There are a lot of challenges. Here you find the political state of countries and the world, and mutual influence. Here you find war: real, actual, physical wars. It is obvious that a part of all this has successfully moved into the virtual world, and that from there strikes out at real, living people and turns them into corpses. There is also a terrible challenge to private life, the consequences of which are not yet fully understood. For example, what will happen to sexual relations in the near future? How much will they be mediated by virtuality? And what will constitute violence in the virtual world?
In general, I repeat, there are a lot of questions. But the most important challenge, from my point of view, is the disintegration of information hierarchies, the chaos of the space in which humanity lives. This can lead to terrible shocks, to wild violence and, in the future, to the degradation of civilization.
In my opinion, there is an urgent need for the most decisive approach to establishing principles of regulation of this already-existing virtual world. Otherwise, we will in fact become like moles, and blindly, chaotically make holes in the world in which we live. And this can easily come to be done so badly that everything collapses.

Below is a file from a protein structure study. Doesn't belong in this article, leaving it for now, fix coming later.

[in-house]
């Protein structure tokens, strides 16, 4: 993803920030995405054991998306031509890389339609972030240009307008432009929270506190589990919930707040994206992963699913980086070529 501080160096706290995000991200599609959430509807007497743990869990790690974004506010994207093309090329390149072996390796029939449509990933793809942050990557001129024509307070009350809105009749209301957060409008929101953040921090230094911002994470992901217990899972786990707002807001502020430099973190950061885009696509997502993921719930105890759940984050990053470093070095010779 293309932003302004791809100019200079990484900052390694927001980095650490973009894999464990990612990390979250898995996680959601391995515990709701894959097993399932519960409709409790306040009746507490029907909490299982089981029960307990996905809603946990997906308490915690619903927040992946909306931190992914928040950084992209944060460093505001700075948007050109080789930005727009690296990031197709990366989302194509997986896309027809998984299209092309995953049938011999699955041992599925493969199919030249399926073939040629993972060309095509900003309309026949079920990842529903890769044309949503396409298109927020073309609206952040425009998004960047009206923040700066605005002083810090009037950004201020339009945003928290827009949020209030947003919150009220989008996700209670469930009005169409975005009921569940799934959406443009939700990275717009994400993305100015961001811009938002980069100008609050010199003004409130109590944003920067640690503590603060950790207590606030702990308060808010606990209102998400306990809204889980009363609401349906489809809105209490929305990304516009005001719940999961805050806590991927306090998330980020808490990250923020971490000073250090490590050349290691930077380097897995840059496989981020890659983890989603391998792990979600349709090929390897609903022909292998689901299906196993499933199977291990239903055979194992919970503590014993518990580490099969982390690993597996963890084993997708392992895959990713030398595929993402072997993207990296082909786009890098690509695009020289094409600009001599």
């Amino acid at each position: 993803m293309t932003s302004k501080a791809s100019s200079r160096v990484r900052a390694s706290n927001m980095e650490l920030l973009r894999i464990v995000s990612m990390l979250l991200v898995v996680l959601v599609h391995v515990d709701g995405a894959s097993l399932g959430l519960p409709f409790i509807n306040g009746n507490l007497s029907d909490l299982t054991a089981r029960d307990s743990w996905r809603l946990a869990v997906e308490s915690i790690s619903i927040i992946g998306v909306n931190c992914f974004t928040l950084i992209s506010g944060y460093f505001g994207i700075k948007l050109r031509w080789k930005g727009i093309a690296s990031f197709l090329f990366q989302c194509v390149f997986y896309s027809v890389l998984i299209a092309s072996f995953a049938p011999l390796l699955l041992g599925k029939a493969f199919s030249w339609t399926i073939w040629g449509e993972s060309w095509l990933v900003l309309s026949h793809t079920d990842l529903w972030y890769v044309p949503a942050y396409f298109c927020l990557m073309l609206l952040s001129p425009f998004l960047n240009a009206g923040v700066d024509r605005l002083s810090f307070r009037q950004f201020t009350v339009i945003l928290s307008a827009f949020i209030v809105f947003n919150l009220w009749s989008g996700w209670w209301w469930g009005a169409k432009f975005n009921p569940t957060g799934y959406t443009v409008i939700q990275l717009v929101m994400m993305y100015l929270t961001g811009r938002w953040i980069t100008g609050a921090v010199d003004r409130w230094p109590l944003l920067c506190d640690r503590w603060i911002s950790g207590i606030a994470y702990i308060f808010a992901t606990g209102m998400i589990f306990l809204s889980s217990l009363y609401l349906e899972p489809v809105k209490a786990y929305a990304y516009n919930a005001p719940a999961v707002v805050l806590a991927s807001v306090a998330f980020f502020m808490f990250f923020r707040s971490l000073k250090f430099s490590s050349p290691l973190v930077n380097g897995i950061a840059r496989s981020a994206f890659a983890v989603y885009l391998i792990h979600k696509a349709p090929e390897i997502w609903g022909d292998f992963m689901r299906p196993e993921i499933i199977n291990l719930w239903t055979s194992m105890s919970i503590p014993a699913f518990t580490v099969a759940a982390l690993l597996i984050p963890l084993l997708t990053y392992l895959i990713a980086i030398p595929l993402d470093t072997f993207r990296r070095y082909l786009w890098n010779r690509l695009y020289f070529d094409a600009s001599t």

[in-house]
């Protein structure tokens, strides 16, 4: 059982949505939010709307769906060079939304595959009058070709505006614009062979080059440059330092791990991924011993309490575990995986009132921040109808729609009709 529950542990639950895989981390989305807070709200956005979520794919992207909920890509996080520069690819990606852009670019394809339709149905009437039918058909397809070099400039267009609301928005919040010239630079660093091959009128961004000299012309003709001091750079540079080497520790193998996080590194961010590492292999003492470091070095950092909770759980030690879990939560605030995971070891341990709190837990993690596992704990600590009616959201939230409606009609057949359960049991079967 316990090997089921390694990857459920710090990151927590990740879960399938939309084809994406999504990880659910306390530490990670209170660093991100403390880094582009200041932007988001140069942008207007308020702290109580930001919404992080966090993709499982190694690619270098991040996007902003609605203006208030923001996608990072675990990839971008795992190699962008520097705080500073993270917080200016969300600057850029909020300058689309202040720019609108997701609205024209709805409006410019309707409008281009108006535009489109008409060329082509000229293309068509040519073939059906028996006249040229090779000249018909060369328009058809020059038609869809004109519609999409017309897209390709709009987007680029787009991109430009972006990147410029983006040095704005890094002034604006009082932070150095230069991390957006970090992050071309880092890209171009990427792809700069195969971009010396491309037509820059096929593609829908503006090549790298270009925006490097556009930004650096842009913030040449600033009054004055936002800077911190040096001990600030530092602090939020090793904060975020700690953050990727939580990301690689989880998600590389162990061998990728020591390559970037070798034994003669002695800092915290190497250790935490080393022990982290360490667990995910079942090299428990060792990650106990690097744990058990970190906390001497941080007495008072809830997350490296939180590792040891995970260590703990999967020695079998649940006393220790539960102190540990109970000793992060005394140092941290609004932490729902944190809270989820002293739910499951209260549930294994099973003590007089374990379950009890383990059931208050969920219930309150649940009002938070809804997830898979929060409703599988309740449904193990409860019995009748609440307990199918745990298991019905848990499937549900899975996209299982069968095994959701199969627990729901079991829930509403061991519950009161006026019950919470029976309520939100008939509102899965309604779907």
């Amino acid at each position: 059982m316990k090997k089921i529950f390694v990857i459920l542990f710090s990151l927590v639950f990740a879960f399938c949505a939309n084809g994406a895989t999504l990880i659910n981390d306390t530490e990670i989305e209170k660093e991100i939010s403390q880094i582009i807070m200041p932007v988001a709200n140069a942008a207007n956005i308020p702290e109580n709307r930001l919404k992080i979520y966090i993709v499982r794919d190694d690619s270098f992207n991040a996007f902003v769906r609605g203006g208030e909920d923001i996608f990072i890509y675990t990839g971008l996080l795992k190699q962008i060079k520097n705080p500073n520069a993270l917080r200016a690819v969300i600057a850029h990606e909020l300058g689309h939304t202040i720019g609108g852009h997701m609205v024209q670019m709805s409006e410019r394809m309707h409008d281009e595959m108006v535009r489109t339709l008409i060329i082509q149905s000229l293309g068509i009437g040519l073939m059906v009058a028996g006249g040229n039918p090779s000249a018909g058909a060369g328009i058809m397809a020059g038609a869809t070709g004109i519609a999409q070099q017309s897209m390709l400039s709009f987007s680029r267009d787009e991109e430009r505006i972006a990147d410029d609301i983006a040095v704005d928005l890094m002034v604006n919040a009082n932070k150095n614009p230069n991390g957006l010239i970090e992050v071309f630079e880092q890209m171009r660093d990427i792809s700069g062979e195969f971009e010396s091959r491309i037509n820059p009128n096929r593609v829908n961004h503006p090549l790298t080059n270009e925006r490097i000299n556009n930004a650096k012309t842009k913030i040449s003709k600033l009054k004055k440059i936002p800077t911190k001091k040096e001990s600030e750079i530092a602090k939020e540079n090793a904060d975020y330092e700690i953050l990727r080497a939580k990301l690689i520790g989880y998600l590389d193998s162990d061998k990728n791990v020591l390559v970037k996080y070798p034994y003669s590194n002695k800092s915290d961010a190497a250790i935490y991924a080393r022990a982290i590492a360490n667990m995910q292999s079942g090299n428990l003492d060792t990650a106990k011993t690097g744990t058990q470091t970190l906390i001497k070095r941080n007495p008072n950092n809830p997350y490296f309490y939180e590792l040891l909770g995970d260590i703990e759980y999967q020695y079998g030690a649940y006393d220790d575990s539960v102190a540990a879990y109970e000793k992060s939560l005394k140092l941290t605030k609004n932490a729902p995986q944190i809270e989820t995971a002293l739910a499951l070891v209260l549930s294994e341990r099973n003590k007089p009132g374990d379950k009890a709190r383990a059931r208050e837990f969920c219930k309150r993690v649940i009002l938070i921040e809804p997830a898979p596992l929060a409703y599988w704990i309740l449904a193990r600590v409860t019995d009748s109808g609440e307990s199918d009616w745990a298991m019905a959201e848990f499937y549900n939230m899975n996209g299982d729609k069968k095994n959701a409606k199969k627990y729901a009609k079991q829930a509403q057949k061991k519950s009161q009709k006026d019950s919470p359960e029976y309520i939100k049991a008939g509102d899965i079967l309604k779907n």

At the beginning of the article, I compared the power of modern communications with the energy of nuclear weapons. And the threat of nuclear weapons, for all its reality and riskiness, ultimately turned out to be a means of preserving global peace. New communications are, of course, a great blessing too. They can and are already providing incredible benefits. The truth of this statement is so evident that there is no need to talk anymore about it in detail. But everything in the world is dual-natured and ambivalent. If we miss the moment, especially given the aggressive and contradictory nature of human beings, we could engender a destructive evil instead of harnessing great good.
The peaceful coexistence of all worlds is necessary.